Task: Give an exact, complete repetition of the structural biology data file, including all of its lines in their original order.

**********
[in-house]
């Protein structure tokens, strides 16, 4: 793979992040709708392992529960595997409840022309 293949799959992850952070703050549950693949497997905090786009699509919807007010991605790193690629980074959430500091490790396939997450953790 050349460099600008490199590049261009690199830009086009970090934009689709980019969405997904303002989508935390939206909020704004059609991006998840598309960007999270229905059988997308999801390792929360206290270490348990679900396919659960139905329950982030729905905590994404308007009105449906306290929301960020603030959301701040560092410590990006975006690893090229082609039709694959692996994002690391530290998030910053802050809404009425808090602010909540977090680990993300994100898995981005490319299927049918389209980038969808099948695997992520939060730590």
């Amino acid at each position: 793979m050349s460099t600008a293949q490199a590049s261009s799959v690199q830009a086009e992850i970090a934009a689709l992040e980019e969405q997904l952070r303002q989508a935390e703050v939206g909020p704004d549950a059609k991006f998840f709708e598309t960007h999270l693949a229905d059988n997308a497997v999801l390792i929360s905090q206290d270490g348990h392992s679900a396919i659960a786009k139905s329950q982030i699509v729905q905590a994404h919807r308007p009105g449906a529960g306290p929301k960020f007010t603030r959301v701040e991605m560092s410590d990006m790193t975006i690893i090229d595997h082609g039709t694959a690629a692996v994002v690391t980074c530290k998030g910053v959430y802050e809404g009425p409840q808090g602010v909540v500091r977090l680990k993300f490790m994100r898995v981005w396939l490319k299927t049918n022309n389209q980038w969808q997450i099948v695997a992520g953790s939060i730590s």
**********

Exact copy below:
[in-house]
């Protein structure tokens, strides 16, 4: 793979992040709708392992529960595997409840022309 293949799959992850952070703050549950693949497997905090786009699509919807007010991605790193690629980074959430500091490790396939997450953790 050349460099600008490199590049261009690199830009086009970090934009689709980019969405997904303002989508935390939206909020704004059609991006998840598309960007999270229905059988997308999801390792929360206290270490348990679900396919659960139905329950982030729905905590994404308007009105449906306290929301960020603030959301701040560092410590990006975006690893090229082609039709694959692996994002690391530290998030910053802050809404009425808090602010909540977090680990993300994100898995981005490319299927049918389209980038969808099948695997992520939060730590």
């Amino acid at each position: 793979m050349s460099t600008a293949q490199a590049s261009s799959v690199q830009a086009e992850i970090a934009a689709l992040e980019e969405q997904l952070r303002q989508a935390e703050v939206g909020p704004d549950a059609k991006f998840f709708e598309t960007h999270l693949a229905d059988n997308a497997v999801l390792i929360s905090q206290d270490g348990h392992s679900a396919i659960a786009k139905s329950q982030i699509v729905q905590a994404h919807r308007p009105g449906a529960g306290p929301k960020f007010t603030r959301v701040e991605m560092s410590d990006m790193t975006i690893i090229d595997h082609g039709t694959a690629a692996v994002v690391t980074c530290k998030g910053v959430y802050e809404g009425p409840q808090g602010v909540v500091r977090l680990k993300f490790m994100r898995v981005w396939l490319k299927t049918n022309n389209q980038w969808q997450i099948v695997a992520g953790s939060i730590s």